Meisel won the house by the lake thanks to one political upheaval and lost it thanks to another. The postwar partition of Berlin left Groß Glienicke just outside the city limits; as a result, Meisel’s business in West Berlin was in a different country from his lake house in East Germany. This turned him into another absentee landlord, like the Alexanders before him. Indeed, there is an odd symmetry to what happened next. Just as the Nazis had taken the house from its Jewish owners to give it to an Aryan, now the communists took the house from its capitalist owner and gave it to the workers.

Because of the housing shortage in postwar Germany, the small summer house now had to serve as the year-round residence for two Groß Glienicke families, the Fuhrmanns and the Kühnes. This required a series of alterations that destroyed much of the house’s original character – a typical eastern bloc triumph of the utilitarian over the aesthetic.

In tracing this next phase of the house, Harding shows what life in East Germany was like for some of its typical citizens. Wolfgang Kühne, a bus driver, was recruited by the Stasi (his code name was “Ignition Key”) but was soon booted out for failure to do any actual spying. His son Bernd was a promising athlete who unwittingly participated in the state’s doping programme, before an accident destroyed his sporting career. At the same time, the family benefited from the guaranteed food, jobs and housing offered by the state – perks that Wolfgang would miss after reunification brought capitalism back to Groß Glienicke.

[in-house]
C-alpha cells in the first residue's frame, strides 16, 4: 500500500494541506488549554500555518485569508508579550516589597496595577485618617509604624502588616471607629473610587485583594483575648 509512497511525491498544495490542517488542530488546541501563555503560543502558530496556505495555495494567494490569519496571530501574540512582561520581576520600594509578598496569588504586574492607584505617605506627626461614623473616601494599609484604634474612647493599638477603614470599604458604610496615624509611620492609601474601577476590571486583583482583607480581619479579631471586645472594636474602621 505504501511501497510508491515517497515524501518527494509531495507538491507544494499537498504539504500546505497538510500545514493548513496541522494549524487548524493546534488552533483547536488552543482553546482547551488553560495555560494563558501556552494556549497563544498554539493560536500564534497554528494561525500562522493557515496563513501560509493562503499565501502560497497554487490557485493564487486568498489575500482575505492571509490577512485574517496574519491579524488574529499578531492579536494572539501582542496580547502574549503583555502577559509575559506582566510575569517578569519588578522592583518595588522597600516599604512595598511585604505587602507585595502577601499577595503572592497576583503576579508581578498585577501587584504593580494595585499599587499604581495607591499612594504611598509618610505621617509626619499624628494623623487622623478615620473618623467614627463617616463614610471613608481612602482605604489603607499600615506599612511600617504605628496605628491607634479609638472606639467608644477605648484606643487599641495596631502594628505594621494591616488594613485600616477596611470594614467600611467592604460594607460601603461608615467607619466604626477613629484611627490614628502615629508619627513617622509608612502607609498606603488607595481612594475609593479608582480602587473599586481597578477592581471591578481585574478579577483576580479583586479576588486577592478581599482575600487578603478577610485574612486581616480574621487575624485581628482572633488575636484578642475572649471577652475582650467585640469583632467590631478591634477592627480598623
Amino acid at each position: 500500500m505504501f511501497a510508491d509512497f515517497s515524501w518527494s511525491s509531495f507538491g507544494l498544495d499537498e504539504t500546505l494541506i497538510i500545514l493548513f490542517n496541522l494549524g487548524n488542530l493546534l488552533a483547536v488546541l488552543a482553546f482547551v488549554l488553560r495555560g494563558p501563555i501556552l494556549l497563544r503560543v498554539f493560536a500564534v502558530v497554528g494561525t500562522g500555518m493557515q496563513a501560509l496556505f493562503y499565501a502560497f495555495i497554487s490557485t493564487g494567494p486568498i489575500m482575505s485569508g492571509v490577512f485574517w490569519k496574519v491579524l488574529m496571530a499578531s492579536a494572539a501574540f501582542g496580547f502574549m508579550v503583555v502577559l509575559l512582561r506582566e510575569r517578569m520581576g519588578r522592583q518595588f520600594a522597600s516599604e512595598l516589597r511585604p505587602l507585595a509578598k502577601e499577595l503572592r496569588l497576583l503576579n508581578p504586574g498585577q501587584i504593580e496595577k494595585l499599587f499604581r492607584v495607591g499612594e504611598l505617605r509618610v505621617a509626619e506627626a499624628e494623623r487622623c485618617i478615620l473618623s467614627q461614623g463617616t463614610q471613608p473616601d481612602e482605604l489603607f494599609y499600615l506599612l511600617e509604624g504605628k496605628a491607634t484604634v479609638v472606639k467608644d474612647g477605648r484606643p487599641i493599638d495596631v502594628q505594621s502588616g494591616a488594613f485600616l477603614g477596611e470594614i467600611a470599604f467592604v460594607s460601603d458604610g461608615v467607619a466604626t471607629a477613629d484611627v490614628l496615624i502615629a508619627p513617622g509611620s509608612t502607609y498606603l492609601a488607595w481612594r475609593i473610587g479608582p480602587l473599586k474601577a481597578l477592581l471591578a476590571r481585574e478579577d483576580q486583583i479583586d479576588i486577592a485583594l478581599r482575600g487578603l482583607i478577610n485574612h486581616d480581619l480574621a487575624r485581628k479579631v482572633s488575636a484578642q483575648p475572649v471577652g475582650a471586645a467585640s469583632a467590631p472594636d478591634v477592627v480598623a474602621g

The institution of East German life that the Kühnes could never ignore, however, was the Berlin Wall. Because Groß Glienicker Lake was legally part of West Berlin, a section of the wall ran between the house and the lake shore – a three-metre-high ­concrete monolith that was literally in the Kühnes’ backyard. They couldn’t have guests over, since they lived in a restricted border zone, which required a special pass to enter. Occasionally, Harding writes, the young Bernd and his classmates would make a game of tossing sticks over the wall, trying to set off the alarm tripwires.

This emblem of tyranny was just another fact of life for those living in its shadow. And that is, perhaps, the most important lesson of Harding’s book. History, which we learn about as a series of ideological abstractions, is lived concretely. This is why an ordinary house can serve so effectively as a symbol of the German experience.

Today, the Alexander Haus, as it is known, is a designated landmark and Harding hopes to turn it into a museum, a fitting new incarnation for our own age of memorialisation. Whether it will be the last stage in the house by the lake’s career is something only time will tell.

Adam Kirsch is a poet and critic. His latest book is “Emblems of the Passing World: Poems After Photographs by August Sander” (Other Press)

The House by the Lake: a Story of Germany by Thomas Harding is published by William Heinemann (£20, 442pp)

This article first appeared in the 08 October 2015 issue of the New Statesman, Putin vs Isis